A Close-Knit Group
Through knitting and crocheting, The Needlers support each other and the community.
St. James resident Carol Wengert’s grandmother taught her to knit and crochet when she was only eight years old. Her first knitting project was a scarf.
“It turned out really crooked,” she says with a laugh. “But it was fun.”
Wengert has been knitting and crocheting ever since. Since moving to Southport five years ago, she has made more than 40 baby blankets for grandchildren of friends as well as sweaters for herself and blankets, hats and muffs for local charities.
Wengert is a member of the St. James Needlers, a group of ladies with a common passion for the art of knitting and crocheting. Members come from St. James, Arbor Creek, River Mist and Caswell Beach.
“The Needlers is a fun group,” Wengert says. “We have many skill levels, and everyone is very helpful. Some joined for help with projects, others to try a new stitch or a new pattern. And others come for the comradery.”
The Needlers had its humble beginning in a small craft room at Duck Duck Goose in Southport in 2012 when Southport residents Diane Dewing and Linde Johnson wanted to learn to knit. As word got around town, interest grew and the ever-growing group relocated to the St. James Community Center, enabling anyone in the community to attend. The group now has more than 50 members.
Marguerite Errico had a similar start to crocheting as Wengert did to knitting. She learned as a child from her mother and honed her skills as a member of her local 4-H club. She says her most meaningful project was finishing her mother’s granny square afghan.
“My mom died before she finished the afghan, and when my family saw the bag of squares and extra yarn, they gave it to me,” Errico says. “I was the only one who crocheted.”
The project wound up in Errico’s attic until 2019, when she retired from teaching.
“I found my mom’s unfinished squares in a far corner of the attic during our whirlwind moving preparations to St. James. I found out about The Needlers and they helped me assemble it.”
Joanne DeHaven, who learned the craft from her grandmother when she was young, resumed crocheting after her retirement. “I like making blankets and scarves,” she says. “The patterns are not difficult, and the results are gorgeous.”
Cathy Blackburn, who learned from her mother, recently picked up the knitting needles again.
“I consider myself a beginner and get all the help I need from fellow knitters at our meetings,” she says.
Blackburn is working on a baby blanket for a new grandchild due in November. She adds, “The group is enjoyable, light-hearted and supportive. It’s nice to not feel alone with my mistakes.”
Jean Salt is one of the few group members who learned to knit as an adult in her early 20s. She stopped knitting when she married, but picked it up again at Angelwing Needle Arts in Southport, jumping in head first with a gray mohair cabled sweater. “It was a real challenge! But I learned a whole lot,” she says. She continues to work on complicated sweater patterns today.
While most members work on personal projects, many members donate their handmade items. Nancy Leoncavello says, “Members bring community needs to the group’s attention.”
For the past two years, The Needlers have donated handmade infant hats to Samara’s Village, Inc. Last year they donated 100 hats and scarves to Brunswick Family Assistance and to Odum Home in Pembroke. The group made chemo caps for NHRMC Zimmer Cancer Center in Wilmington and twiddlemuffs, tube-shaped handwarmers with ribbons and buttons on the outside for fidgeting, for a special education class in Brunswick County.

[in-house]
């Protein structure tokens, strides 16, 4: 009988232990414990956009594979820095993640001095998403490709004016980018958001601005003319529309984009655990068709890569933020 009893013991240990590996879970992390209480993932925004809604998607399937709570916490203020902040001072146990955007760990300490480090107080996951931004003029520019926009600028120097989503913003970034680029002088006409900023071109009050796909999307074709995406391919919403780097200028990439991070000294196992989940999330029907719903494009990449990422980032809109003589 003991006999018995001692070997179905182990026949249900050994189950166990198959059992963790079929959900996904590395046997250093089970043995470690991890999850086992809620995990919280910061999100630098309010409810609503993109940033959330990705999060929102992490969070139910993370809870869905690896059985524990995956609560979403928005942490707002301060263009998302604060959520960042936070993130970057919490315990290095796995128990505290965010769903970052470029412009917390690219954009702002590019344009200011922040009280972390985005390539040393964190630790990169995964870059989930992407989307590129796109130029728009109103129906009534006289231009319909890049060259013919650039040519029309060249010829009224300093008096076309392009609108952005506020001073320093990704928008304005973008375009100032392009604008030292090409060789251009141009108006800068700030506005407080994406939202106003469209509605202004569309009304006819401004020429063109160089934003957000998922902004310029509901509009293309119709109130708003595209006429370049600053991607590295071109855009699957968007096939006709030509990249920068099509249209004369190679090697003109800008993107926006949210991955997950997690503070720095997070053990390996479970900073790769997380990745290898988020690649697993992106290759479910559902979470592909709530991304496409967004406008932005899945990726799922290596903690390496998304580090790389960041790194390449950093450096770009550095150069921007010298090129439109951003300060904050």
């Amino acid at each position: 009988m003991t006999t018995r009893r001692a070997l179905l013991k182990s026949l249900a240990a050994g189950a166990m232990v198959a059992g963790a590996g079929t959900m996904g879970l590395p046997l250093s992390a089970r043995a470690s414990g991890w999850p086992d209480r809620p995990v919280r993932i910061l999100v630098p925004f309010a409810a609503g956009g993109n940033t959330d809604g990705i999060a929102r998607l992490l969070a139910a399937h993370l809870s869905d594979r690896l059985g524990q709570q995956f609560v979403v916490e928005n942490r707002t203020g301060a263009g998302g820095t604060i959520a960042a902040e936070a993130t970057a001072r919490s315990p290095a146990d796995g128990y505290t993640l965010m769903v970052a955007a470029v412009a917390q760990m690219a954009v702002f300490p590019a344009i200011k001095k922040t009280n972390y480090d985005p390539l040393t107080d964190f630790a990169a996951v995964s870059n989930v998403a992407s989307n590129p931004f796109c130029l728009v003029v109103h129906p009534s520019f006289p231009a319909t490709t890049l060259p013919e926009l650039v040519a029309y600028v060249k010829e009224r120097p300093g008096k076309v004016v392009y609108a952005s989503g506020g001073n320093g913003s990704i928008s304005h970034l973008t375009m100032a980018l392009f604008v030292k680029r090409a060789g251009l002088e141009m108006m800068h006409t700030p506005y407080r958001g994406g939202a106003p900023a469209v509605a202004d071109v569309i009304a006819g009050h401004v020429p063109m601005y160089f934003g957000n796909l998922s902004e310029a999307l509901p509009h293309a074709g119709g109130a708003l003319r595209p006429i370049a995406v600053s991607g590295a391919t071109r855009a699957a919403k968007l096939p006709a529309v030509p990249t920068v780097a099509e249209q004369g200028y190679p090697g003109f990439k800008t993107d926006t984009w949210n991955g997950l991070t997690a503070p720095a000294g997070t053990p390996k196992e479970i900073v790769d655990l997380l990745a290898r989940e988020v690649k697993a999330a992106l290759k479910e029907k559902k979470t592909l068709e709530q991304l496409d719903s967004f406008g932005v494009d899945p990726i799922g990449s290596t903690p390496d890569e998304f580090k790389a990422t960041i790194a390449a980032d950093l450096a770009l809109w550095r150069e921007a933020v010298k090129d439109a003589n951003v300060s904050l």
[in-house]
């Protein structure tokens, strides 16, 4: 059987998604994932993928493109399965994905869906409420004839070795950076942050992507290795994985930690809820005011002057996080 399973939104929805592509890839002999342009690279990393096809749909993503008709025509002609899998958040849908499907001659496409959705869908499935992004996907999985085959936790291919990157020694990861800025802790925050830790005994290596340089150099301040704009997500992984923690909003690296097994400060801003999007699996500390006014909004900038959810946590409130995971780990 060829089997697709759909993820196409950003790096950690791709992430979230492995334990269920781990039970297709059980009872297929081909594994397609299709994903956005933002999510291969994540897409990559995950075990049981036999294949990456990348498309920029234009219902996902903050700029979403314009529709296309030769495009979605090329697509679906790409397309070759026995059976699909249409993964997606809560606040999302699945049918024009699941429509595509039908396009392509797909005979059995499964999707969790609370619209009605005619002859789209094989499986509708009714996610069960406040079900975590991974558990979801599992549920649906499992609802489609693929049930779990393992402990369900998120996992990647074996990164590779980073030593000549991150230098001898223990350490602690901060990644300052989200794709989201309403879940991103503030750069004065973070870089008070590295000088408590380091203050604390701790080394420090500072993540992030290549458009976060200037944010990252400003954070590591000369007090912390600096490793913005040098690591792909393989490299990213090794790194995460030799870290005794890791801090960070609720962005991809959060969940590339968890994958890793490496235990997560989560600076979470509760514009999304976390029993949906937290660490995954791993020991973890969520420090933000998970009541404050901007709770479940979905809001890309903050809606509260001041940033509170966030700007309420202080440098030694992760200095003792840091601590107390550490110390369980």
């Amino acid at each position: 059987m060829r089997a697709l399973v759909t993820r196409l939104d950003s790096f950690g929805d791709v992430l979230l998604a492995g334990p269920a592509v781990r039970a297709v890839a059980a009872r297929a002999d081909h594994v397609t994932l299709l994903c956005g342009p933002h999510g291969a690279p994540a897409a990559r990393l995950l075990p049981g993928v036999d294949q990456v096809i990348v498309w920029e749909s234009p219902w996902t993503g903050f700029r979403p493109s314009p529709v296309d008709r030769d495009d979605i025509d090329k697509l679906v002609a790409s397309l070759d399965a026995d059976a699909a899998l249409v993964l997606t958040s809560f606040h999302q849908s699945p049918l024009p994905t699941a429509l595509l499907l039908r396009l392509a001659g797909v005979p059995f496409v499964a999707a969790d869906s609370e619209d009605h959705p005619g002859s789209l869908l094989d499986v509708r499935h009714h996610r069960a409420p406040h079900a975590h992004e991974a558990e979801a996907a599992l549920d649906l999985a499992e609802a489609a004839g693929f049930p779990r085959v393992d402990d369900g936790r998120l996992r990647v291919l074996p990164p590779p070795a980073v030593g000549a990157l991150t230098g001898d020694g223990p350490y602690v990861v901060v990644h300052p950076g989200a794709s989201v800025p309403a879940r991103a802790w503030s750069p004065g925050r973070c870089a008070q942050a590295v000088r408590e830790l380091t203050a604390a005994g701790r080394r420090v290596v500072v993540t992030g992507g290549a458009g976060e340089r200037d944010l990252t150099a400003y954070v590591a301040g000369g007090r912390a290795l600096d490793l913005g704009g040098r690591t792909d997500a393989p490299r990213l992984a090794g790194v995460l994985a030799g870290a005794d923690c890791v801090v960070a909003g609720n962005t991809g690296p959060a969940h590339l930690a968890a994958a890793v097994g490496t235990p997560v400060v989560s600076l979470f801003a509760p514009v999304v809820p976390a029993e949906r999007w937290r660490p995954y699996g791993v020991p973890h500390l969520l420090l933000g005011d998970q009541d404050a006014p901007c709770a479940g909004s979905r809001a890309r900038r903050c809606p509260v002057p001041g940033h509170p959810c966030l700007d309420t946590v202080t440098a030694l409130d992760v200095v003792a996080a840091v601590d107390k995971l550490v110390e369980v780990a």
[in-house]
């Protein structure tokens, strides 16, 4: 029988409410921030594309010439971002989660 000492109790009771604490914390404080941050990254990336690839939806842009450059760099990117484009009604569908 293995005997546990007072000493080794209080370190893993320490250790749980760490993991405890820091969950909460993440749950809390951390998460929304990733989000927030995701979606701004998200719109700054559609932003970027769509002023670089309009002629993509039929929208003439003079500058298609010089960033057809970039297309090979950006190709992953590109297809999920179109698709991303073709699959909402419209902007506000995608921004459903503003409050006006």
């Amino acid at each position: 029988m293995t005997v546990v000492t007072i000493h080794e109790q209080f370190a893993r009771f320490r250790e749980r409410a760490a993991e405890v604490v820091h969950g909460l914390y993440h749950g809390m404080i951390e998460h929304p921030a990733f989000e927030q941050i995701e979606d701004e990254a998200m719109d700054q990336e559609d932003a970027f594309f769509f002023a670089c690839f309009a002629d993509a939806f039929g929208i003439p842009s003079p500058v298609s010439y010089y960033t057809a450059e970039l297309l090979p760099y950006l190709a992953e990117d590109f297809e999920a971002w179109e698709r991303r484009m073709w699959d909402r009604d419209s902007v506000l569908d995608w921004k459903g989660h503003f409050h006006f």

They’ve knitted adorable teddy bears for police officers and firefighters to give to children in disaster situations and sleeping mats from plastic grocery bags for the homeless of Brunswick County Street Reach. Some items have been donated beyond the local area, like hats and scarves for rural western North Carolina and West Virginia and teddy bears to Honduras. Recently, several of The Needlers donated items to the Sacred Heart Church fall craft bazaar, where sale proceeds will benefit local Brunswick County charities.
The gratitude of the recipients is heartwarming. Many of the teddy bears were given to teenage girls at a medical clinic in Honduras managed by Sisters of the Presentation who wrote, “The bears will make any child happy, blessed by the hands who knit them and blessed with love, peace, joy and comfort.” A man from Baptist Children’s Homes of North Carolina wrote, “We are very grateful that you all are helping children in need with such special gifts.”
Generosity of The Needlers goes beyond time and talent. Members and many area residents have donated knitting and crocheting supplies, tools and yarn to the group. There is an overflowing cupboard of supplies received from crafters cleaning out their home stashes, which are most often transformed into charity projects.
But it’s not just hard work for this close-knit circle of friends. For many, knitting and crocheting is a way to unwind. Mary Jane Pederson, who has made sweaters, cowls, scarves, socks, shawls and throws over the years says, “I knit because it relaxes me.” The Needlers also gather socially once or twice a year.
Pederson concludes, “The group is so welcoming. I’ve connected with people who share the same love of knitting as I do. We have wonderful discussions on just about everything. And finished projects provide a great sense of accomplishment.”
Want to join?
The Needlers meet on the second and fourth Tuesday of every month at the St. James Community Center at 1 pm.
For more info, contact Carol Wengert at firstname.lastname@example.org.